The film begins with a cheese explosion at Mudka’s Meat Hut, where Kronk is the head chef. Kronk is distressed, as his perfect life seems to have gone awry. He takes the audience back to when his troubles started – earlier that same day. Kronk has changed a lot since the end of his involvement with Yzma, with the whole town adoring him. Kuzco interrupts Kronk’s narration to talk about himself, but explains that the film really belongs to Kronk, but still interrupts here and there. Back at the Meat Hut, Kronk continues his duties as head chef and head delivery boy, and sees his friend Pacha and his family. Soon, an urgent message arrives for Kronk, which he attempts to hide from everyone. He is panicked that his father is coming for a visit, as he hasn’t told his father that he doesn’t have a wife, family, and a house on a hill. His father never approved of his cooking talents, and Kronk feels like he always disappointed his father.

True to form, Kronk misses the signs that he's heading into a dangerous area

True to form, Kronk misses the signs that he’s heading into a dangerous area

Kronk begins telling the story about how he gained and lost his house on a hill to the waitress, where he first goes to the senior citizens home, where the seniors are wishing for a youth potion. He is unaware that he’s being watched by Yzma, who comes up with a trap to catch Kronk. She is no longer a cat, but still maintains some catlike qualities, including a tail. She claims that she has changed and wishes to help others, and takes him down to her secret lair, where she has created a youth potion. She tasks Kronk to sell the youth potion to the seniors, knowing that he needs the money to buy a big house and finally get a thumbs up from his father. Everyone takes the potion, and starts believing they are now young and beautiful, although they are really only having a placebo effect. Yzma soon reveals that she’s been running a scam, as the potion is nothing more than sewer slime.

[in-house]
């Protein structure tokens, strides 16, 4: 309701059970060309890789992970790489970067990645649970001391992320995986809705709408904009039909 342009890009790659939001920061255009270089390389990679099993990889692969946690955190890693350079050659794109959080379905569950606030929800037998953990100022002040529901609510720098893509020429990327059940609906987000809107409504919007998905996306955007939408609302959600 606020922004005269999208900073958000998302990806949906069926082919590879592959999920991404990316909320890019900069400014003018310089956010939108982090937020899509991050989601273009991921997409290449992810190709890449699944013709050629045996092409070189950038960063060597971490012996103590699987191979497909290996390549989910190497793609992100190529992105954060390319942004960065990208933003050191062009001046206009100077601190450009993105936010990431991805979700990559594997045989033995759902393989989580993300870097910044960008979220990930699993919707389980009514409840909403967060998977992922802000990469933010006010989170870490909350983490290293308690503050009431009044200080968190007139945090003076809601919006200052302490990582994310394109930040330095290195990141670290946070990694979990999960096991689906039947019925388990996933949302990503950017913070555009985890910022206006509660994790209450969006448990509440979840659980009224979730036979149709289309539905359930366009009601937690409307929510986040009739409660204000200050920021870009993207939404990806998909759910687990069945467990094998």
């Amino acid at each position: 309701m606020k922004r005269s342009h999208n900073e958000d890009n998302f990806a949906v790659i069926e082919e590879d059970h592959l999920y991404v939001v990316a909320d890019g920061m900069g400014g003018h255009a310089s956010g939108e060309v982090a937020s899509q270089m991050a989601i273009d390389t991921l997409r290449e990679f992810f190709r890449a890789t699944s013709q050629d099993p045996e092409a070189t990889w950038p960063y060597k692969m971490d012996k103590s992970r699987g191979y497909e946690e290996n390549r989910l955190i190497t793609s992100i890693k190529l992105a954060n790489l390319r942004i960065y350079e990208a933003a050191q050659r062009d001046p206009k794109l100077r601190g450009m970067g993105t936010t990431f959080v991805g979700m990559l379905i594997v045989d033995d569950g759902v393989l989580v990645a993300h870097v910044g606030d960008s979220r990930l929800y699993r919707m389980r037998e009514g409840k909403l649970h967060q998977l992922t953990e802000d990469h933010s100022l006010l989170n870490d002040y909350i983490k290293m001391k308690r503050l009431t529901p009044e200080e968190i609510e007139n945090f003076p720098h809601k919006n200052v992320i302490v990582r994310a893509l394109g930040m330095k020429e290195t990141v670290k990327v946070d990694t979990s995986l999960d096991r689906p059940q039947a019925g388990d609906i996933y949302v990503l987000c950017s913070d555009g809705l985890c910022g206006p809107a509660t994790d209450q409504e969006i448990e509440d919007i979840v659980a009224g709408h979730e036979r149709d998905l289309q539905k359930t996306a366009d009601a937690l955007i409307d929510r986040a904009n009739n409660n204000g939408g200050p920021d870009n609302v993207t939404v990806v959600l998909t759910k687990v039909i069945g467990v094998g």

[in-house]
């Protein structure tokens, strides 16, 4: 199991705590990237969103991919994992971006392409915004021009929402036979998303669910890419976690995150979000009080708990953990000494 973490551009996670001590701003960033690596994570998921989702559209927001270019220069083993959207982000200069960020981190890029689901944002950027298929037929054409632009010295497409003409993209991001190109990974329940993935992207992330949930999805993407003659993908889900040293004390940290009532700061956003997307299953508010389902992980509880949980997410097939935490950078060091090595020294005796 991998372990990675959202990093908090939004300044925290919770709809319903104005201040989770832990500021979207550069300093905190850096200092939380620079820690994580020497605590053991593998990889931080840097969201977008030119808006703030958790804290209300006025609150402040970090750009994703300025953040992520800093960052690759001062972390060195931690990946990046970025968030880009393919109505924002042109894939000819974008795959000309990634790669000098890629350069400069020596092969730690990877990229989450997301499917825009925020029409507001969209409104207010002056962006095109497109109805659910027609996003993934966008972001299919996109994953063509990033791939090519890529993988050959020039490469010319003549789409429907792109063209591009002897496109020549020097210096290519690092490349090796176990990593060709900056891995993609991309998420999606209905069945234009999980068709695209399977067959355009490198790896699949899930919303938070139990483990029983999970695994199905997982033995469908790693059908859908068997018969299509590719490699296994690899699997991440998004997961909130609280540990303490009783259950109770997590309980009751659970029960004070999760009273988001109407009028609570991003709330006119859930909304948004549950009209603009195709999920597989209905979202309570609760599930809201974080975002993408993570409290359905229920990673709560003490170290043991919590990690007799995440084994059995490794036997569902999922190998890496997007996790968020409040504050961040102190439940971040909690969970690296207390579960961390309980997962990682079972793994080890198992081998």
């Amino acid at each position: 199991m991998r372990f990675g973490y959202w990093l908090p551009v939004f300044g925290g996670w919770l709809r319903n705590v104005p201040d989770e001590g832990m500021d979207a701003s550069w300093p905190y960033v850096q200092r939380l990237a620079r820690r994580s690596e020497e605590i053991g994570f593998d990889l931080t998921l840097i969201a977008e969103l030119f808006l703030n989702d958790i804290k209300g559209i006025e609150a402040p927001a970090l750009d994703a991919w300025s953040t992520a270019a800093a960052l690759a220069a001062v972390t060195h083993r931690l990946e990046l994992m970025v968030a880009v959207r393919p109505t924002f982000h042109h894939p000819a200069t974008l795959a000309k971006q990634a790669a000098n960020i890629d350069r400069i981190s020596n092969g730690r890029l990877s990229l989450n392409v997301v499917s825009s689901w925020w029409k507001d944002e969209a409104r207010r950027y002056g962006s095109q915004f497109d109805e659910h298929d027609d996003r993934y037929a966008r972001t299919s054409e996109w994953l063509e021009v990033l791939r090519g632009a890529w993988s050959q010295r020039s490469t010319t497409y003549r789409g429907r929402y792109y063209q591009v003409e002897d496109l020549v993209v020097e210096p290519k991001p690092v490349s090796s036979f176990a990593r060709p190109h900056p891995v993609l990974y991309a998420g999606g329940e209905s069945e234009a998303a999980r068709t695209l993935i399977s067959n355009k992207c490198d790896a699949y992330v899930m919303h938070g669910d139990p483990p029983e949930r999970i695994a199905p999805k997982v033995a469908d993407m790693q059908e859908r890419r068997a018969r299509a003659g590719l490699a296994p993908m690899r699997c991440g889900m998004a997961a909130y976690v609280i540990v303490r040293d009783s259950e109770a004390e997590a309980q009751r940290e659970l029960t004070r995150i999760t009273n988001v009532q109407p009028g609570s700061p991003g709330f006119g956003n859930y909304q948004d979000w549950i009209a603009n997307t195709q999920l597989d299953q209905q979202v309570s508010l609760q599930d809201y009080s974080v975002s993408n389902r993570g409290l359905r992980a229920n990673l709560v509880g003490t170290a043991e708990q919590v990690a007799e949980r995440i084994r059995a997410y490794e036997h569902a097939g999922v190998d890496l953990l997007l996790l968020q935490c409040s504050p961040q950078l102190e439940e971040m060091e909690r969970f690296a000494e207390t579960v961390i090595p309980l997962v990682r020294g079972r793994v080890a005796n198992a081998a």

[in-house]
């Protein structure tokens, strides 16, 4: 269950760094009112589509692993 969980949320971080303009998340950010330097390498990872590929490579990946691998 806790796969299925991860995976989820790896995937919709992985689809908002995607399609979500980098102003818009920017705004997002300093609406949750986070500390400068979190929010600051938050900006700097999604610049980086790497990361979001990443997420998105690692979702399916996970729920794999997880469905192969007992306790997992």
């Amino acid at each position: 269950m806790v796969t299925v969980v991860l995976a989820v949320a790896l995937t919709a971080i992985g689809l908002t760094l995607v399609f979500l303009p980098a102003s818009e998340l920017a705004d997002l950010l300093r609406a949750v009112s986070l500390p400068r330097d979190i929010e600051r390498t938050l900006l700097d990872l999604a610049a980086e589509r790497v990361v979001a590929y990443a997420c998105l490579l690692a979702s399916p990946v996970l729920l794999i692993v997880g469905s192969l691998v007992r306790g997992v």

Kronk soon makes a lot of money, and as the seniors need money to buy more youth potion, they sell Kronk the home. After a while, one of the seniors named Rudy stops by to visit, but isn’t wearing any clothing. Rudy reveals that he had to sell his clothes to buy more youth potion, and Kronk gives him a free bottle. Rudy then goes crazy on receiving the potion, and Kronk realizes that the potion was a fake. Kronk feels incredibly guilty for helping Yzma to cheat his friends, and Rudy reveals that the seniors were ready to elect Yzma as emperor. Kronk exposes Yzma as a fake, and the seniors chase after her. After they catch her, the seniors realize that they’re only as young as they feel, but still wish to get their belongings back from Yzma. She pulls out her most diabolical potion ever, and turns into a fluffy pink bunny, but is soon taken away by a hawk. Kronk then returns his attentions to the problems at hand, and decides to give his house back to the seniors.

Kronk finishes his story, and begins the tale of his lost love

Kronk finishes his story, and begins the tale of his lost love